Written by Sophie Fitzgerald, ESLLC 2016-2017
This past quarter I worked for the Crimson Callers, DU’s student call center. I called hundreds of alumni from NSM over the course of ten weeks for fundraising purposes, but ended up talking to many people who contributed substantially to DU’s sustainable initiatives, who currently work in the field of environmental science, geography, or sustainability, or who knew Don. They offered extremely good advice and examples of working in the industry during our 25, 35, 45+ minute conversations and are examples and inspiration for what we can accomplish. They come from the same background and still accomplished major feats regarding sustainability and research, so we can do it, too.
Robyn Powers was an environmental science student a few years ago and now works full time researching the ecological impact of renewable energy exploration sights. She is currently employed at HT Harvey and Associates, who operate as a sustainability consult for alternative energy companies. She informed me that all renewable energy companies are required to have their impact on the environment monitored, so her job is to review the sequential effects that occur within an ecosystem populations after solar farms or wind turbines are erected. For her, this entails observing and tracking changes among fox and raptor/avian populations using a special method she personally refined: dogs. She told me confidently that using dogs to monitor scat from foxes and also to find bird bodies is a significantly more accurate method of obtaining population numbers. She loves what she does, and also told me a noteworthy fact: the solar installations she works at don’t negatively impact the fox communities living there, and according to her research, wind actually has more of an impact on raptor deaths than her solar. She was incredibly interesting to talk with and loved her time at DU, a lot in part to the professors she had – one of whom was Don!
Mr. Langseth is a DU grad of 1975. With a degree in civil engineering (something we no longer have), he left DU and went to work for the Rocky Mountain Arsenal after graduation. His journey through and post DU with this job and various others led him to start his own engineering firm. Currently, Langseth Engineering operates on the east and southern coasts of the US working on numerous energy projects, which he views as the most important undertaking of his life to date. In Louisiana, Langseth is developing a biomass made from the byproducts of the sugarcane industry. By taking sugarcane and intensely drying it into a compact, superheated “coal”, it can be used to fuel electricity and essentially burns carbon neutral (because biomass uses recent carbon instead of introduced carbon like fossil fuels). He compared this to other biomass methods, such as an industry in the Northeast that logs and sends wood to Europe for their “white pellet” biomass, saying his process was overall more sustainable. The problem with biomass, he introduced, was that currently biomass plants do not have the same electrical efficiency rating as coal plants, with a 25% efficiency compared to a 35% electrical energy output per unit. All of this led Langseth to consider a new project, where a synthetic gas is created from biomass (similar to how coal used to be gasified and run through pipelines, ex. gas lamps). The issue with gasifying, however is that it is extremely dirty. He hopes that if he can refine the process of gasifying with biomass he can achieve the ultimate goal: surpassing a 40% electrical efficiency rating and forcing coal power into obsoletion with numbers.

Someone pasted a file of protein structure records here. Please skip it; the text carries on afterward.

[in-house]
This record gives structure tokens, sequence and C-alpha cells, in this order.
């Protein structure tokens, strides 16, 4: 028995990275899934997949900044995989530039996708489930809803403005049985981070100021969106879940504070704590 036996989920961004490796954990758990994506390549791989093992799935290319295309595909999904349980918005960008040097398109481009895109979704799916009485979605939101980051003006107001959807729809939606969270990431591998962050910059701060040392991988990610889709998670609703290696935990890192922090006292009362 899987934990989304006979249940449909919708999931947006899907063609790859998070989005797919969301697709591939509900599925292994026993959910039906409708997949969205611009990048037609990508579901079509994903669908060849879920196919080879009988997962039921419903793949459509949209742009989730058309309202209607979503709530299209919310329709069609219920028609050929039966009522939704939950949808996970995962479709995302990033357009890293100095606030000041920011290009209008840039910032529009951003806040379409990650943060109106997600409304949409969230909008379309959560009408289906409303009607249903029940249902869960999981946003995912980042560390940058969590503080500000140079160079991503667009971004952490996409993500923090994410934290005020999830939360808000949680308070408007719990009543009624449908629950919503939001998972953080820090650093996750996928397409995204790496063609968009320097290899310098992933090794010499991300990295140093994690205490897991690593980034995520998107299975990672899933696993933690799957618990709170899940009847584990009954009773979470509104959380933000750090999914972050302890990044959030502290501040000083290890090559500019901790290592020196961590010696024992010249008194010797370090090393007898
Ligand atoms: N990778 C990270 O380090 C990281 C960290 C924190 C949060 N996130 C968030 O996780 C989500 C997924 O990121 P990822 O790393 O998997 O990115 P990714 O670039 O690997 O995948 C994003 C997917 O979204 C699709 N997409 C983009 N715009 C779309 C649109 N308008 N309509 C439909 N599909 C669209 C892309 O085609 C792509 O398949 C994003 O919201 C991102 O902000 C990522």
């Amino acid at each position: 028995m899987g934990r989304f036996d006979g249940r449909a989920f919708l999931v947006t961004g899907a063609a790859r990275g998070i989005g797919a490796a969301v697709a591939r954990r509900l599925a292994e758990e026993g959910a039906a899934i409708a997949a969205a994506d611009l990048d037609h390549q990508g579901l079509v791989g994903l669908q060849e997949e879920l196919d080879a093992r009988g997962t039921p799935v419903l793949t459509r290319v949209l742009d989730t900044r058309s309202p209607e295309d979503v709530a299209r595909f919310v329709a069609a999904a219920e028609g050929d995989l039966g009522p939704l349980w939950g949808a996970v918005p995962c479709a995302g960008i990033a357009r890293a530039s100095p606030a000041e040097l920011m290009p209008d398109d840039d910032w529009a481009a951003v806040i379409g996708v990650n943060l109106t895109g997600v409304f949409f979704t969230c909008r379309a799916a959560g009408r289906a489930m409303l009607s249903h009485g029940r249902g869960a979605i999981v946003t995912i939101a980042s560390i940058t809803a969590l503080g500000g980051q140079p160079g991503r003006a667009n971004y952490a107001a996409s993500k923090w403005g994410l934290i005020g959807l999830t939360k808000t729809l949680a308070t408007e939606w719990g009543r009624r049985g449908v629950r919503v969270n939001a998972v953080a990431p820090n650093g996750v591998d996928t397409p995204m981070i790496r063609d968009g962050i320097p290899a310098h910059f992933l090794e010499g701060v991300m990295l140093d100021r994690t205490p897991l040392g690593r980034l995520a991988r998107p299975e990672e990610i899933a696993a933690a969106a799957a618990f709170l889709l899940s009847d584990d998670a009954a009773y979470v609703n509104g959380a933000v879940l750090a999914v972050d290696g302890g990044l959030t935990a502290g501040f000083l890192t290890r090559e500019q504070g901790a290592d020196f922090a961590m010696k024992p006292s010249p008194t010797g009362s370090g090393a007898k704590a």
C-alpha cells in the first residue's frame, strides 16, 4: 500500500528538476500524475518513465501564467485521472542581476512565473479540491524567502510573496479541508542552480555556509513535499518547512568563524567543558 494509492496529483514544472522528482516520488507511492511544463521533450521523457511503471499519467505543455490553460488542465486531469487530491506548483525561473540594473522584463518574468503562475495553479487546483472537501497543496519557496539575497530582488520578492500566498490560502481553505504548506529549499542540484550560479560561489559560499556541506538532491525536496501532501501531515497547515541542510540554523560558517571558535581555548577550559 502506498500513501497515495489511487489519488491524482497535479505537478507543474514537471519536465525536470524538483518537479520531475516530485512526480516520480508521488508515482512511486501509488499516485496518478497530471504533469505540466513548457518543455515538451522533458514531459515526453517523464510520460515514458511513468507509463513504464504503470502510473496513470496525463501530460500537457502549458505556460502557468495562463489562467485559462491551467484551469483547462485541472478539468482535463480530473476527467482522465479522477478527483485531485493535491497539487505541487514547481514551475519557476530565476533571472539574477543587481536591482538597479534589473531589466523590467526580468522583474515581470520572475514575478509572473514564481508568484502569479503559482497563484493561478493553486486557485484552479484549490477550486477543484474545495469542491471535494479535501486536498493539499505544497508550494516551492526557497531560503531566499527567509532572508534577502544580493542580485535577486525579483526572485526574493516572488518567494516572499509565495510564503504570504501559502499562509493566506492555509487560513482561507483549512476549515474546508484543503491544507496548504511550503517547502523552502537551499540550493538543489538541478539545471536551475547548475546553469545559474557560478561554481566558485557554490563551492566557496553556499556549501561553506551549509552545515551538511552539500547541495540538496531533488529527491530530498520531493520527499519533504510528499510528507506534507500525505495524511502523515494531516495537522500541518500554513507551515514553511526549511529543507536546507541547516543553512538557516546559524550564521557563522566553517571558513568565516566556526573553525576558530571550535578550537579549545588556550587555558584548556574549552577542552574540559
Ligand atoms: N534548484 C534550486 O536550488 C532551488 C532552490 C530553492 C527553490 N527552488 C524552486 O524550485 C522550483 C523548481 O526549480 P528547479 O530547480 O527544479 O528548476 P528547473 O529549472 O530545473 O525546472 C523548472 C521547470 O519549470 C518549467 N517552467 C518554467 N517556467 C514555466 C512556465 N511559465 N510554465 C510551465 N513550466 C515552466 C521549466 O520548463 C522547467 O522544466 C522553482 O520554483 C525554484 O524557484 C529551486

The second major undertaking of Mr. Langseth is that he is very interested in reshaping waste management. Just recently, he has contracted with a landfill in Bristol, VA to sort their garbage for 10-15 years using Zoukos robots, separating all non-biodegradables from the organics. All of the plastics and non-biodegradables will go to Trex to become synthetic decking, and he plans on turning all organics into biofuel to create faux-diesel, hopefully to make a positive impact on the trucking industry and other diesel using vehicles.
Other alumni who’ve I’ve been able to speak with include a co-founder of Students for Sustainable Food who now works marketing commercial solar energy in Connecticut, a previous Alpine Club officer who is currently working in climatology field research, and a NASA scientist (I just thought this was cool). I also spoke to many people who work for the EPA. Some repeated advice: stay persistent, stay motivated, find the right way of applying yourself, and reach out (networking is advantageous and the DU alumni are receptive!)
Lastly, I have a guy with a good story about Don. His name is Tom Burke, and he had Don for his senior seminar, on which Tom stole a road sign and also brought along a keg. Basically, he tormented Don with his antics and loved sharing all of these stories with me. Tom, a two-time transfer student before landing at DU, was one credit short of graduating a few weeks before the end of his time here. He reached out to Don, and apparently Don forgave him for the senior trip insanity, and literally gave him 1 credit for counting all the rings of a huge tree cross-section. Amazing.
Tom now works in the public school system as a Geography teacher. Although his work is sporadic, he is still extremely enthusiastic about his life and DU. He spent most of his time on the phone with me praising the environmental science department and its professors, repetively enforcing that we have been given a serious opportunity by going here. Hopefully these stories inspire you to keep working towards whatever sustainability goal you have, because we really do have a lot of opportunities for our area of study here at DU.